Q19: Is there a "Godrich sound"?

A19: I do hear it, and it's not necessarily a quality: it's got a "recipe" side. With even realizing it, I grew certain habits, magic tricks that I can use anytime at will. My technique is to set the environment to make creative accidents easier. And then all I have to do is pick the right whim of fate. One of my magic trick is a box of mine: if nothing happens in the studio, I plug it in, and thanks to it, I suddenly hear new sounds. Some will remain noises, others incredible pieces, waking up my inspiration. I could only keep a few seconds from hours of noises, but it's enough to revive the song. We worked a lot this way with Beck: on one of the songs, he was goofing with his guitar, like he played using mittens, and kept only this little crazy moment on tape. But one day, I realized with horror that I was starting to do things methodically. I flew to New-York to question myself and came back with this deconstruction idea: the thing with music today is that every song goes through same processor, same mixing-table, same mike, same computer tools... On OK Computer, voluntarily, we got lost, we didn't know where we were, where we were going. We rolled tons of tapes, I installed mikes in rooms, in corridors, I even had to set up a filing system to be sure not to lose any tape. They were coming and going, but I was the only one always there, the only one to to know how the recording was really going. It was exhausting. I could finish a recording session with one of them at 4am, and at 8am another one would wake full of ideas and come knocking on my door with a cup of tea in the hand. "Err, come quick, I've got an idea for the bass". Technologically, it's not an impressive record, but it's intended this way, we didn't want to get swallowed by the machines. I sometimes on this record prove a total lack of professionalism, voluntarily plugging instruments any old how. The courage, it's Radiohead: a band that will never get out of fashion, because they make the fashion. And when the others follow, they are already somewhere else, far away.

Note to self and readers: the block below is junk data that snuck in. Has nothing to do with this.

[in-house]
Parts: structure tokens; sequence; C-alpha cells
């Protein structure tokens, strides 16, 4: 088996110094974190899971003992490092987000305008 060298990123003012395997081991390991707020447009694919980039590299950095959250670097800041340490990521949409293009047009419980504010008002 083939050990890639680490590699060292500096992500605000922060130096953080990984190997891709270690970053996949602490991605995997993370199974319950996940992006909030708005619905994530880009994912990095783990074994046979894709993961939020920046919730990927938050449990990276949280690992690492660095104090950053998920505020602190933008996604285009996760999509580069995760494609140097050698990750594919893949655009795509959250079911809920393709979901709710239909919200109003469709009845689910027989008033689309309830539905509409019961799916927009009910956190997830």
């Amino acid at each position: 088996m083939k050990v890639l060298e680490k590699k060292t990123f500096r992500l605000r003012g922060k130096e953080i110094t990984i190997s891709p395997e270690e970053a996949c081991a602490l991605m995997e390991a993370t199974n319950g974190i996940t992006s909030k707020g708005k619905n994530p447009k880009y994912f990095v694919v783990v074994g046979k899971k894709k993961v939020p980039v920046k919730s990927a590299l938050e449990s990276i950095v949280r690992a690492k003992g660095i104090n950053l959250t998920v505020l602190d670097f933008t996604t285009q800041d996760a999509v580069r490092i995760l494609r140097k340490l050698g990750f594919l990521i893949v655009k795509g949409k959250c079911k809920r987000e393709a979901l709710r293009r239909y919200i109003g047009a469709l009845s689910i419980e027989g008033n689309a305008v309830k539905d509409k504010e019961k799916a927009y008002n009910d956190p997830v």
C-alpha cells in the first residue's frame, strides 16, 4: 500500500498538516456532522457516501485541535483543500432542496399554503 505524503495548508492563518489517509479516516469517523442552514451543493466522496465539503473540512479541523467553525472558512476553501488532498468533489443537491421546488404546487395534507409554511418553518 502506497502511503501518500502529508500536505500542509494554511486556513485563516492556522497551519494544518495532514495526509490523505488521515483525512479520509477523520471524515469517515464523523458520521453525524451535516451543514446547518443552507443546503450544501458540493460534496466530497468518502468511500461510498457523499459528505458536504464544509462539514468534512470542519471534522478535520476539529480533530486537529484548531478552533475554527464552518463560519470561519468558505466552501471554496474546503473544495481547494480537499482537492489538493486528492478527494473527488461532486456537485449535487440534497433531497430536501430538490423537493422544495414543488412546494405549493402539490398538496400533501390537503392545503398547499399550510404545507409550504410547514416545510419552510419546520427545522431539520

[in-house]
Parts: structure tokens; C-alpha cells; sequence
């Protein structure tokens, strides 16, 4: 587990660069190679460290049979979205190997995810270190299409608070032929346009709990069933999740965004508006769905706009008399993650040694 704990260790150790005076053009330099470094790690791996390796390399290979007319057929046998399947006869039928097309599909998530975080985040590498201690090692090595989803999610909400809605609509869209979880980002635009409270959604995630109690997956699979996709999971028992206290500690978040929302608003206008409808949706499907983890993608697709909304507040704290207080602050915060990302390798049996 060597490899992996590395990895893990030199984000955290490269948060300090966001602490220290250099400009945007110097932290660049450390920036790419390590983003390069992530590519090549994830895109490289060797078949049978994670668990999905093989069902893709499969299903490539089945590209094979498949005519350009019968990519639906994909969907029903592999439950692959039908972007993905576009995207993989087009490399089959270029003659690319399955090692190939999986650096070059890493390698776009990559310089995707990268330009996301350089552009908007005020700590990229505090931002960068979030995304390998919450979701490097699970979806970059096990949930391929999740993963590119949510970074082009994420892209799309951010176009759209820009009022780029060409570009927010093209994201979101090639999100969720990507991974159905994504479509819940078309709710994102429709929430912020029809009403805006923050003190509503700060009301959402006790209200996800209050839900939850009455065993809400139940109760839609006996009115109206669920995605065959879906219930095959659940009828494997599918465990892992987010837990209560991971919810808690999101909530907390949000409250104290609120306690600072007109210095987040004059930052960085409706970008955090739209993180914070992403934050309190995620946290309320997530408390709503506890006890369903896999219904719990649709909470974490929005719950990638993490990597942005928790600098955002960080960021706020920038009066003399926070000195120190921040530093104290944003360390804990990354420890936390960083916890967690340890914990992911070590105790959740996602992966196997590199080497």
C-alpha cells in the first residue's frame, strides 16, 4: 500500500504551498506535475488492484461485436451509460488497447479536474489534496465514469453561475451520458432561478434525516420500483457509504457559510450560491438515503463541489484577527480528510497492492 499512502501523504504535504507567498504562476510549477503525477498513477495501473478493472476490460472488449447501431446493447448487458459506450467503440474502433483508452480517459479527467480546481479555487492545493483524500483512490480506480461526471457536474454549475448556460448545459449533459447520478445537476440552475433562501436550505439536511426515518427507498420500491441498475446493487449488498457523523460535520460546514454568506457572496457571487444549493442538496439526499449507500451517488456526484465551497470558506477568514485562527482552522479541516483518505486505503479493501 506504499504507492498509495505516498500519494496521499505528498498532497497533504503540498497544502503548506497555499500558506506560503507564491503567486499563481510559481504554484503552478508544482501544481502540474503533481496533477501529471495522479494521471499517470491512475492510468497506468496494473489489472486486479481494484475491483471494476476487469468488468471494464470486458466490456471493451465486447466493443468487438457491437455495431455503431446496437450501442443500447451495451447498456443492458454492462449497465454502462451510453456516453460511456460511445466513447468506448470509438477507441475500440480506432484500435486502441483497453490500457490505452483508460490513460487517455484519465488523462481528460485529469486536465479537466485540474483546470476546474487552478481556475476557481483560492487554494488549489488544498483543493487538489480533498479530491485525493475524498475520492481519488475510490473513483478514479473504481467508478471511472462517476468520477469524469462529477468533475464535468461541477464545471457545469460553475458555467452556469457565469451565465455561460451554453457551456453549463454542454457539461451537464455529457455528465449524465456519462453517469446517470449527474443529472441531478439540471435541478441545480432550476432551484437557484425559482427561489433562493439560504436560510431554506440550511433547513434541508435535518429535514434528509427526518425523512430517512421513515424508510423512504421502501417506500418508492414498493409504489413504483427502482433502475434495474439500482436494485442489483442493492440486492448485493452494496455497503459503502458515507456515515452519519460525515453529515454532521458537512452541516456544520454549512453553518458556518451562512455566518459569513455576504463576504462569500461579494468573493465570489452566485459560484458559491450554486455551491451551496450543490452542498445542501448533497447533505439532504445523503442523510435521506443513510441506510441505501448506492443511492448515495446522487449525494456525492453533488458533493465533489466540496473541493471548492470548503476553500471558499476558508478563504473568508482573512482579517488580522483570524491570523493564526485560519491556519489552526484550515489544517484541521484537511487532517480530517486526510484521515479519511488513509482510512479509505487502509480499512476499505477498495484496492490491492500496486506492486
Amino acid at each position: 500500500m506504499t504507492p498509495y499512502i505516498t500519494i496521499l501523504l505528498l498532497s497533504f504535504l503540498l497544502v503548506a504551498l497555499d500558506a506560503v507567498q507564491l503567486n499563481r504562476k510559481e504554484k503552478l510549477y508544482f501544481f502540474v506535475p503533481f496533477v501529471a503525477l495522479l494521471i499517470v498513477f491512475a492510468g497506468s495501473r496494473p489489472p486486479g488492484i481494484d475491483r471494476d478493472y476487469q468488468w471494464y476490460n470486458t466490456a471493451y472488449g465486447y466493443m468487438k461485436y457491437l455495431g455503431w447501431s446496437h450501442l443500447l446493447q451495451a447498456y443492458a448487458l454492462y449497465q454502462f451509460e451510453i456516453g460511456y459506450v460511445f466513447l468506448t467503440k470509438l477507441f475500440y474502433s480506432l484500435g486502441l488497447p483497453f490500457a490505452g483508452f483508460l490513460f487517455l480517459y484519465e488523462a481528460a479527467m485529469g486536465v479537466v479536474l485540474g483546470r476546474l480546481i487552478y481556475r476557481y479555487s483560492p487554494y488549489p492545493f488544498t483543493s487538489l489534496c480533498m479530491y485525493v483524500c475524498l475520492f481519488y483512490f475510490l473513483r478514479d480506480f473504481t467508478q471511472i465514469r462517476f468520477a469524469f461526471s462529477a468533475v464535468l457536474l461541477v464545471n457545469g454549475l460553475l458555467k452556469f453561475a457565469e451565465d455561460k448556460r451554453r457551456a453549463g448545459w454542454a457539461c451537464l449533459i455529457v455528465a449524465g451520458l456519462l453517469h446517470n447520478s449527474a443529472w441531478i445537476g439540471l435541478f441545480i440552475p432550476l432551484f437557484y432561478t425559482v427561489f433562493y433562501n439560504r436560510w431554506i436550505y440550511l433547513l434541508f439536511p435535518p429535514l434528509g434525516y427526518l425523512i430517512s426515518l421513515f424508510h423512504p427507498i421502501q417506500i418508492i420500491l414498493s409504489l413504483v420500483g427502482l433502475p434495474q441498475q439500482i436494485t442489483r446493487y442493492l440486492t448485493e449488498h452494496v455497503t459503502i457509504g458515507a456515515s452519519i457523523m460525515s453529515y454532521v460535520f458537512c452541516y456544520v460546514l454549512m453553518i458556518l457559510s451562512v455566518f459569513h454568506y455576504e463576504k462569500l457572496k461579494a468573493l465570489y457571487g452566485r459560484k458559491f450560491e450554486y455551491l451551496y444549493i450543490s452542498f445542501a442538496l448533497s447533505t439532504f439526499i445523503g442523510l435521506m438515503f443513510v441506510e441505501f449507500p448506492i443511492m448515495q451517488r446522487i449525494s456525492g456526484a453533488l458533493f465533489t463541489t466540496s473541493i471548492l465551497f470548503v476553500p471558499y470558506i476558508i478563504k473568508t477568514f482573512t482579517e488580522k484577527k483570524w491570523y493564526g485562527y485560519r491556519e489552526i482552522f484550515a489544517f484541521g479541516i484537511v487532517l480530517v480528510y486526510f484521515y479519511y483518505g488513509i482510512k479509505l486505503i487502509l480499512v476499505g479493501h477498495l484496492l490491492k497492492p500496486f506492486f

Q20: Do you dream of producing specific artists?

A20: No, I really don't see what I could do for the ones I admired during my youth, like Sting, Pink Floyd or Morrissey. All I can hope for is that new bands like these emerge. I should wake up and check: maybe they already exist ... There's of course Björk, but who am I to bring anything to such an interesting girl?

Saturday, December 02, 2006

Article Index

Publicity for
Thom Yorke

"Mojo" (UK) August 2006, Iss. 153, pg. 74-77+79-81+83, by: Nick Kent, "Ghost in the Machine"
"Music Cafe" (Greece) February 1998, Iss. 8, pg. 54-57, by: Kostas Katsakioris, "Radiohead the new head of brit-rock"
"St. Petersburg Times" (USA) 11 July 2006, pg. 1E-2E, by: Sean Daly, "misfit's magic: On his first solo album, Thom Yorke renews the sonic spell he cast with the seminal '90s band Radiohead."
"The New York Times" (USA) 2 July 2006, pg. 1+17, by: Jon Pareles, "'Arts&Leisure': With Radiohead, and Alone, a Sweet Malaise"
"G2 (Guardian supplement)" (UK) 26 May 2005, pg. 6, by: Tanya Gold, "Thom takes on the world"
"Blender" (US / UK) June 2003, Iss. 17, pg. 62-63, by: Johnny Black, "'The Greatest Songs Ever!': Fake Plastic Trees: One drunken evening, one near-nervous breakdown, a string section - and a little help from Alanis Morissette: Voila', instant Radiohead classic. Sob!"
"Q" (UK) September 2002, Iss. 194, pg. 22-23, "Radiohead Rock!"
"Current Biography" (USA) June 2001, Vol. 62, Iss. 2, pg. 77-82, by: Geoff Orens, "Radiohead"
"Melody Maker" (UK) 21 November 1998, pg. 9
"NME" (UK) 19 July 1997, pg. 6, "Thom's umbra is up"
"NME" (UK) 21 June 1997, pg. 40-42+44, by: Stuart Bailie, "Viva la Megabytes!"
Magazine cover photo
"Mojo" (UK) August 2006, Iss. 153
"Mojo" (UK) June 2001, Iss. 91
"Uncut" (UK) January 1999
"Melody Maker" (UK) 3 January 1998
"NME" (UK) 13 December 1997
"NME" (UK) 21 June 1997